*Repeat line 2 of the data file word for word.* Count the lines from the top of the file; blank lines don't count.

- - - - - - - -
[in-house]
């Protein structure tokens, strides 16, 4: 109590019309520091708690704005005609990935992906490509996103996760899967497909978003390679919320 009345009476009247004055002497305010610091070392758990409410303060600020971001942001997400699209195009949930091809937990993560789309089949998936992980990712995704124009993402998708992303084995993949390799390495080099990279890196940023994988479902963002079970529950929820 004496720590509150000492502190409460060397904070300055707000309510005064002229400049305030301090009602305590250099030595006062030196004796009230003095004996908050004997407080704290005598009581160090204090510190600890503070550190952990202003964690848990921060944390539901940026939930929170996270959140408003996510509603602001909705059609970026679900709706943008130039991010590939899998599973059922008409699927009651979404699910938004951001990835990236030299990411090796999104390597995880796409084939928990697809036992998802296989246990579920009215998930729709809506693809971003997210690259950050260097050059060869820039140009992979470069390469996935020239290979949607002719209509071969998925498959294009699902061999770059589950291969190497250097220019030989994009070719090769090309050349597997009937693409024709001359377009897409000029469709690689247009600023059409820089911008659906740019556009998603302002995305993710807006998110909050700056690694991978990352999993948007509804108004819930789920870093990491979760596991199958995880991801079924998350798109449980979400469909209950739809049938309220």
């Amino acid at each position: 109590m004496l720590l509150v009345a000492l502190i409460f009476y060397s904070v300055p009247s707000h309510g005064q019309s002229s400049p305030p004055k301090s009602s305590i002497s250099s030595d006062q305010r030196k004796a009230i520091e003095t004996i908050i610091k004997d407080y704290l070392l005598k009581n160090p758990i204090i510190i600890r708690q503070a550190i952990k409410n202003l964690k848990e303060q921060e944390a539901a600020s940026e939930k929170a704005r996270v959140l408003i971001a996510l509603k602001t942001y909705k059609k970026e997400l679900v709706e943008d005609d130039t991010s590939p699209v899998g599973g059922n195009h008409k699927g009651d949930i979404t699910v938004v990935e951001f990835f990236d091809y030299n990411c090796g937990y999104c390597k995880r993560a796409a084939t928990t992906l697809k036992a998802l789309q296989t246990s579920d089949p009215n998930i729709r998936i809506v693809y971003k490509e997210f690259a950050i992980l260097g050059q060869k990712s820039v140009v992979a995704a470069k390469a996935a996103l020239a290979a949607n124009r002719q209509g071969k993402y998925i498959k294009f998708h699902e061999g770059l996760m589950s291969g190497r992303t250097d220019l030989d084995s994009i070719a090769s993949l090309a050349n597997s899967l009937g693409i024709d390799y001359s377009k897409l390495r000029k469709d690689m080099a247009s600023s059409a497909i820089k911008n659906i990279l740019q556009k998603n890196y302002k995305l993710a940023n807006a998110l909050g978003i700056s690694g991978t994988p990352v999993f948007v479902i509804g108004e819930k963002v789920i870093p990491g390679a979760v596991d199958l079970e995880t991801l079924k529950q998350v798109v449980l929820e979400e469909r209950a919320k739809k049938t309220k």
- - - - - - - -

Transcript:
């Protein structure tokens, strides 16, 4: 109590019309520091708690704005005609990935992906490509996103996760899967497909978003390679919320 009345009476009247004055002497305010610091070392758990409410303060600020971001942001997400699209195009949930091809937990993560789309089949998936992980990712995704124009993402998708992303084995993949390799390495080099990279890196940023994988479902963002079970529950929820 004496720590509150000492502190409460060397904070300055707000309510005064002229400049305030301090009602305590250099030595006062030196004796009230003095004996908050004997407080704290005598009581160090204090510190600890503070550190952990202003964690848990921060944390539901940026939930929170996270959140408003996510509603602001909705059609970026679900709706943008130039991010590939899998599973059922008409699927009651979404699910938004951001990835990236030299990411090796999104390597995880796409084939928990697809036992998802296989246990579920009215998930729709809506693809971003997210690259950050260097050059060869820039140009992979470069390469996935020239290979949607002719209509071969998925498959294009699902061999770059589950291969190497250097220019030989994009070719090769090309050349597997009937693409024709001359377009897409000029469709690689247009600023059409820089911008659906740019556009998603302002995305993710807006998110909050700056690694991978990352999993948007509804108004819930789920870093990491979760596991199958995880991801079924998350798109449980979400469909209950739809049938309220």